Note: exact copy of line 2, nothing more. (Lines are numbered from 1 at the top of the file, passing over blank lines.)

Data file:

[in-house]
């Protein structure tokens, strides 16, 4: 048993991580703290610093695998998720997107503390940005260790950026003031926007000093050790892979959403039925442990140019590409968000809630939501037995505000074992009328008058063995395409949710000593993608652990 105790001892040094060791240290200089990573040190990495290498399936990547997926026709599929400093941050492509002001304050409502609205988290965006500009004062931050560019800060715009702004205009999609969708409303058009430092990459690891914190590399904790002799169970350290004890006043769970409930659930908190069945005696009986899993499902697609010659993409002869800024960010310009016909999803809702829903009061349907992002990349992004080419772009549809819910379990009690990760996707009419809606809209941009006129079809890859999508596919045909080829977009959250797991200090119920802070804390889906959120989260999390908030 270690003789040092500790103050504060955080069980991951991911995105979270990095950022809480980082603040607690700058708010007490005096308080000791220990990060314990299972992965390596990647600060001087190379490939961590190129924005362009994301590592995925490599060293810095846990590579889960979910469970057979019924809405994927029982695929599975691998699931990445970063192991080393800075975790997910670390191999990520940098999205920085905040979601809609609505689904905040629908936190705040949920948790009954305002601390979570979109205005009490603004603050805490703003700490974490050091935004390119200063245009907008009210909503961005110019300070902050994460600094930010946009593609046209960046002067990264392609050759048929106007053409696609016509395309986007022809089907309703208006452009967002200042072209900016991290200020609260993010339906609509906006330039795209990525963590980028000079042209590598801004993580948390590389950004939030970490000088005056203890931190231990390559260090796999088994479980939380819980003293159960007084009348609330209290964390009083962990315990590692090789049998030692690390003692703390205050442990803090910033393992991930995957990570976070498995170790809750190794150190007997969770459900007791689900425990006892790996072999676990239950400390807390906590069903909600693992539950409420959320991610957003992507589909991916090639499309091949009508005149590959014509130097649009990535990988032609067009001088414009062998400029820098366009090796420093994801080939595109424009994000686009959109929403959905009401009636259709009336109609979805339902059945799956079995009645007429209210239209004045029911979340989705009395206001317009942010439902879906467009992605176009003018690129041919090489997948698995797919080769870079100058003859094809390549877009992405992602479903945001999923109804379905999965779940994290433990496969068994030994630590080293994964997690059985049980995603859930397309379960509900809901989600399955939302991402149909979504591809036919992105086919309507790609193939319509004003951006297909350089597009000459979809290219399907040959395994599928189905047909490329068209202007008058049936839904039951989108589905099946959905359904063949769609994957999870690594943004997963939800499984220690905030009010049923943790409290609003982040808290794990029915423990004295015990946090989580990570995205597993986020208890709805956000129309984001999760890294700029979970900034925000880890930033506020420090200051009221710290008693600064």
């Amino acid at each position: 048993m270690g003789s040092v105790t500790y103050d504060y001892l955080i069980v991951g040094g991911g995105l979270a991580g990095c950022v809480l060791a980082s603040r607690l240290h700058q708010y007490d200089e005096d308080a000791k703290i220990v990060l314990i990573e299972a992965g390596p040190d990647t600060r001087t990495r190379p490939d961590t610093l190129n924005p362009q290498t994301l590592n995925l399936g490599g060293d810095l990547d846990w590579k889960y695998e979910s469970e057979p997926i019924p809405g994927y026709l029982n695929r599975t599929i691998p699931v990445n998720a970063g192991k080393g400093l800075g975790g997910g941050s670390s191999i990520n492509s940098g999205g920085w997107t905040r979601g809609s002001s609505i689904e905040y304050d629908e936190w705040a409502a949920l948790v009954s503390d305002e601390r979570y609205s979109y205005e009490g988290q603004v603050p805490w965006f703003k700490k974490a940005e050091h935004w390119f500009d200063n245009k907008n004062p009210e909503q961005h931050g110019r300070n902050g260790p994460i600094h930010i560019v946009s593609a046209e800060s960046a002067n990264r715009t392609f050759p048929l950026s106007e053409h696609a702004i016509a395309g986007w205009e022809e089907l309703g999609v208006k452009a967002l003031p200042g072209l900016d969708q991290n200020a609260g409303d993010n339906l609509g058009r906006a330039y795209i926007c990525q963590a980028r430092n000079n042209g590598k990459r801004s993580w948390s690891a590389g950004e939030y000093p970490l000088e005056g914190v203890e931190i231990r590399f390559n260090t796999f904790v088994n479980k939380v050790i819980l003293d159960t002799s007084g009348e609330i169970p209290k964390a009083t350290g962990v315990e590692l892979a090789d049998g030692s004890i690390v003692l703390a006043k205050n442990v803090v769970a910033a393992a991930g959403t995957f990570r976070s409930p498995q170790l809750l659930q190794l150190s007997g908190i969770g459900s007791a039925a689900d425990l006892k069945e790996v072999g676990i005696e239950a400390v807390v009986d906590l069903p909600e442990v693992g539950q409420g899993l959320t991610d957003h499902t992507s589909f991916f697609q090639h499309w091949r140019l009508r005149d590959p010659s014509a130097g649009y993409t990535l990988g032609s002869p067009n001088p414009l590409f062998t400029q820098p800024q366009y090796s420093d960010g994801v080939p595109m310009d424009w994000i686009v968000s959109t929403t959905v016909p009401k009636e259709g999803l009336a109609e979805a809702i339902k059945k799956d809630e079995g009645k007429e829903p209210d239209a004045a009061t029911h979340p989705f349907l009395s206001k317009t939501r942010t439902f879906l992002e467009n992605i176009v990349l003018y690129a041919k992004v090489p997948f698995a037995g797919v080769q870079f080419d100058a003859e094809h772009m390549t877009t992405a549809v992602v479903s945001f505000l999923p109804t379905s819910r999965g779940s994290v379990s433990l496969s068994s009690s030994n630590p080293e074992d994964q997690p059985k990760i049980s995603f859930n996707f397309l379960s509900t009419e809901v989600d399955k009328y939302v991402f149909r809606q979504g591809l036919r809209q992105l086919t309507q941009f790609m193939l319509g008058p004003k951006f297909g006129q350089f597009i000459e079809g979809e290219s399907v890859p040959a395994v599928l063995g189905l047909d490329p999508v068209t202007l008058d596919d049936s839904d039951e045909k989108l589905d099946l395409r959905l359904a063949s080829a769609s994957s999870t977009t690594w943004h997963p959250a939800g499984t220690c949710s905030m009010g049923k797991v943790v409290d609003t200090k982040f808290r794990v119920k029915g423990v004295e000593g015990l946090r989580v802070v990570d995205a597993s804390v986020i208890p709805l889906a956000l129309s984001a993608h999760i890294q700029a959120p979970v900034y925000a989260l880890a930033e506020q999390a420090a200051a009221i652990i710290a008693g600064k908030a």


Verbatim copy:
């Protein structure tokens, strides 16, 4: 048993991580703290610093695998998720997107503390940005260790950026003031926007000093050790892979959403039925442990140019590409968000809630939501037995505000074992009328008058063995395409949710000593993608652990 105790001892040094060791240290200089990573040190990495290498399936990547997926026709599929400093941050492509002001304050409502609205988290965006500009004062931050560019800060715009702004205009999609969708409303058009430092990459690891914190590399904790002799169970350290004890006043769970409930659930908190069945005696009986899993499902697609010659993409002869800024960010310009016909999803809702829903009061349907992002990349992004080419772009549809819910379990009690990760996707009419809606809209941009006129079809890859999508596919045909080829977009959250797991200090119920802070804390889906959120989260999390908030 270690003789040092500790103050504060955080069980991951991911995105979270990095950022809480980082603040607690700058708010007490005096308080000791220990990060314990299972992965390596990647600060001087190379490939961590190129924005362009994301590592995925490599060293810095846990590579889960979910469970057979019924809405994927029982695929599975691998699931990445970063192991080393800075975790997910670390191999990520940098999205920085905040979601809609609505689904905040629908936190705040949920948790009954305002601390979570979109205005009490603004603050805490703003700490974490050091935004390119200063245009907008009210909503961005110019300070902050994460600094930010946009593609046209960046002067990264392609050759048929106007053409696609016509395309986007022809089907309703208006452009967002200042072209900016991290200020609260993010339906609509906006330039795209990525963590980028000079042209590598801004993580948390590389950004939030970490000088005056203890931190231990390559260090796999088994479980939380819980003293159960007084009348609330209290964390009083962990315990590692090789049998030692690390003692703390205050442990803090910033393992991930995957990570976070498995170790809750190794150190007997969770459900007791689900425990006892790996072999676990239950400390807390906590069903909600693992539950409420959320991610957003992507589909991916090639499309091949009508005149590959014509130097649009990535990988032609067009001088414009062998400029820098366009090796420093994801080939595109424009994000686009959109929403959905009401009636259709009336109609979805339902059945799956079995009645007429209210239209004045029911979340989705009395206001317009942010439902879906467009992605176009003018690129041919090489997948698995797919080769870079100058003859094809390549877009992405992602479903945001999923109804379905999965779940994290433990496969068994030994630590080293994964997690059985049980995603859930397309379960509900809901989600399955939302991402149909979504591809036919992105086919309507790609193939319509004003951006297909350089597009000459979809290219399907040959395994599928189905047909490329068209202007008058049936839904039951989108589905099946959905359904063949769609994957999870690594943004997963939800499984220690905030009010049923943790409290609003982040808290794990029915423990004295015990946090989580990570995205597993986020208890709805956000129309984001999760890294700029979970900034925000880890930033506020420090200051009221710290008693600064």